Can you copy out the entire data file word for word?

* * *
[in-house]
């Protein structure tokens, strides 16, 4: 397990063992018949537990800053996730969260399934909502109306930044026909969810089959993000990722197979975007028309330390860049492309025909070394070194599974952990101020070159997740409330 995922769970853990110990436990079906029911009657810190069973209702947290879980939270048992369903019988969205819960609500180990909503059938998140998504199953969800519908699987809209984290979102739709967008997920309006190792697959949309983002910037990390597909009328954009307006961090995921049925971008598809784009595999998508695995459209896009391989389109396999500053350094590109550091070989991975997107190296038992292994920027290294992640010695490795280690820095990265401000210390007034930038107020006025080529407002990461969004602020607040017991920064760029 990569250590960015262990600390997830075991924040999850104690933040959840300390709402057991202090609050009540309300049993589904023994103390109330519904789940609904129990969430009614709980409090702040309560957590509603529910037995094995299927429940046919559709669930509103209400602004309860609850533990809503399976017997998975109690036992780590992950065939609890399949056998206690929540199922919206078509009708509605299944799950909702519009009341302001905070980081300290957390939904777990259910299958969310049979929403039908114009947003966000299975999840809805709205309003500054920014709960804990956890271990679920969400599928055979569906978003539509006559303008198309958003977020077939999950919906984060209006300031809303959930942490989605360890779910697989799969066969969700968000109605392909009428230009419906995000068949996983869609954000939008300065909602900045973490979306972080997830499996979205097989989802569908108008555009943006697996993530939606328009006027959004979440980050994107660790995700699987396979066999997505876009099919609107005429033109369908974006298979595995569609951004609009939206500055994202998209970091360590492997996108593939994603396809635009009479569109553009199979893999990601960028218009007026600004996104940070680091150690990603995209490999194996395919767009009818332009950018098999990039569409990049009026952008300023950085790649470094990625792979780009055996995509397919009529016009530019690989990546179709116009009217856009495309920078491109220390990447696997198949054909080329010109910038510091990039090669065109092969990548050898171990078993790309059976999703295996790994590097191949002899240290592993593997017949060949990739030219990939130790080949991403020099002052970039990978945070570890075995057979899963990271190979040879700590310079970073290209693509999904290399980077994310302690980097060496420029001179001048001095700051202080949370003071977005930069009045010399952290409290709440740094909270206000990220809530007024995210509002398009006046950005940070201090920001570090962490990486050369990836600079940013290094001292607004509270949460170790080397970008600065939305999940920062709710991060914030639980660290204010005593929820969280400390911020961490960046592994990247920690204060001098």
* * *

[in-house]
């Protein structure tokens, strides 16, 4: 397990063992018949537990800053996730969260399934909502109306930044026909969810089959993000990722197979975007028309330390860049492309025909070394070194599974952990101020070159997740409330 995922769970853990110990436990079906029911009657810190069973209702947290879980939270048992369903019988969205819960609500180990909503059938998140998504199953969800519908699987809209984290979102739709967008997920309006190792697959949309983002910037990390597909009328954009307006961090995921049925971008598809784009595999998508695995459209896009391989389109396999500053350094590109550091070989991975997107190296038992292994920027290294992640010695490795280690820095990265401000210390007034930038107020006025080529407002990461969004602020607040017991920064760029 990569250590960015262990600390997830075991924040999850104690933040959840300390709402057991202090609050009540309300049993589904023994103390109330519904789940609904129990969430009614709980409090702040309560957590509603529910037995094995299927429940046919559709669930509103209400602004309860609850533990809503399976017997998975109690036992780590992950065939609890399949056998206690929540199922919206078509009708509605299944799950909702519009009341302001905070980081300290957390939904777990259910299958969310049979929403039908114009947003966000299975999840809805709205309003500054920014709960804990956890271990679920969400599928055979569906978003539509006559303008198309958003977020077939999950919906984060209006300031809303959930942490989605360890779910697989799969066969969700968000109605392909009428230009419906995000068949996983869609954000939008300065909602900045973490979306972080997830499996979205097989989802569908108008555009943006697996993530939606328009006027959004979440980050994107660790995700699987396979066999997505876009099919609107005429033109369908974006298979595995569609951004609009939206500055994202998209970091360590492997996108593939994603396809635009009479569109553009199979893999990601960028218009007026600004996104940070680091150690990603995209490999194996395919767009009818332009950018098999990039569409990049009026952008300023950085790649470094990625792979780009055996995509397919009529016009530019690989990546179709116009009217856009495309920078491109220390990447696997198949054909080329010109910038510091990039090669065109092969990548050898171990078993790309059976999703295996790994590097191949002899240290592993593997017949060949990739030219990939130790080949991403020099002052970039990978945070570890075995057979899963990271190979040879700590310079970073290209693509999904290399980077994310302690980097060496420029001179001048001095700051202080949370003071977005930069009045010399952290409290709440740094909270206000990220809530007024995210509002398009006046950005940070201090920001570090962490990486050369990836600079940013290094001292607004509270949460170790080397970008600065939305999940920062709710991060914030639980660290204010005593929820969280400390911020961490960046592994990247920690204060001098």